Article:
UNESCO and Freedom of Information, Hearing Before the Subcommittee on International Organizations of the Committee on Foreign Affairs, House of Representatives, Ninety-Sixth Congress, First Session, July 19, 1979 [open pdf - 16MB]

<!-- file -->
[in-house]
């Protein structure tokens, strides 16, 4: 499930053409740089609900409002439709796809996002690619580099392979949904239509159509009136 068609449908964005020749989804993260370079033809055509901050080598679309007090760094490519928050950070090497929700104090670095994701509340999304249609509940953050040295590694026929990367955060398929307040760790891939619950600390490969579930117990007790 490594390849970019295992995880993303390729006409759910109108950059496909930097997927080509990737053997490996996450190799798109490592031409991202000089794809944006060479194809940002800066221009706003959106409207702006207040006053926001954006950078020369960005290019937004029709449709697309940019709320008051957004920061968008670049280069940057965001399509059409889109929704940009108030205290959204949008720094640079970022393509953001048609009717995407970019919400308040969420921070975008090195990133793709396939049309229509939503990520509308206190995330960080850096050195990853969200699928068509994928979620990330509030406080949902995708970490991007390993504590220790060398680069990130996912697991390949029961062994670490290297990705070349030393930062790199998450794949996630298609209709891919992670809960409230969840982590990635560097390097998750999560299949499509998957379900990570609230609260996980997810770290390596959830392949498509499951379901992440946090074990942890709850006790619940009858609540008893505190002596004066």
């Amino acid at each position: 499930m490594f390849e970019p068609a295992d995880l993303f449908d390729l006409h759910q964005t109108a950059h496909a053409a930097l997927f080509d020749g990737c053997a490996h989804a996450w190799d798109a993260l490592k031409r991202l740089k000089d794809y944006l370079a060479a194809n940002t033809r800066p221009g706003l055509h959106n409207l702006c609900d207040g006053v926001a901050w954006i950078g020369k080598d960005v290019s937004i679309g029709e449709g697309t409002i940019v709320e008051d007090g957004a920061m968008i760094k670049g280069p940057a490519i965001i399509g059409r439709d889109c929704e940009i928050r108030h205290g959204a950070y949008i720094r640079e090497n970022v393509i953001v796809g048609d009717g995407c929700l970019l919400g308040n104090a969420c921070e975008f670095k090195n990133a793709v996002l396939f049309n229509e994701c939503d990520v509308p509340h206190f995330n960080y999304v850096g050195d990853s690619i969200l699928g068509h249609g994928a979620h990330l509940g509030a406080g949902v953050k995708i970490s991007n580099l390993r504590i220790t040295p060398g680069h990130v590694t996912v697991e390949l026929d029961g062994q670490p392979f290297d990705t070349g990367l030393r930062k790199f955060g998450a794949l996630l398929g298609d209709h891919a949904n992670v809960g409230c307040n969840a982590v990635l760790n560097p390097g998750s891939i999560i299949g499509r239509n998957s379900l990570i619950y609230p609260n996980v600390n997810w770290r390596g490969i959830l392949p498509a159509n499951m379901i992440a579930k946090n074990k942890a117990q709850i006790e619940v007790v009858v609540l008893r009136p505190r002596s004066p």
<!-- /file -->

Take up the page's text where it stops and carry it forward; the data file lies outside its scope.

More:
This is the July 19, 1979 hearing on the "UNESCO and Freedom of Information" held before the Subcommittee on International Organizations of the Committee on Foreign Affairs, House of Representatives. From the opening statement of Tony P. Hall: "In November 1978, UNESCO's [United Nations Educational, Scientific and Cultural Organization] 20th general conference adopted by consensus a declaration on mass media. The U.S. delegation was very successful and negotiated a consensus which addressed some legitimate Third World concerns about international news flow and at the same time sacrificed nothing that would inhibit press freedom. The purpose of the hearing of the subcommittee of International Organizations is to examine major issues involved in the new world information order, particularly stemming from last year's UNESCO General Conference, to assess the U.S. position, the position of other country groupings, and implications for the United States of the new world information order, and to determine possible initiatives on this subject in the forthcoming meetings of international organizations." Statements, letters, and materials submitted for the record include those of the following: John E. Reinhardt, George A. Dalley, Glen O. Robinson, Elie Abel, and Jerry W. Friedheim.
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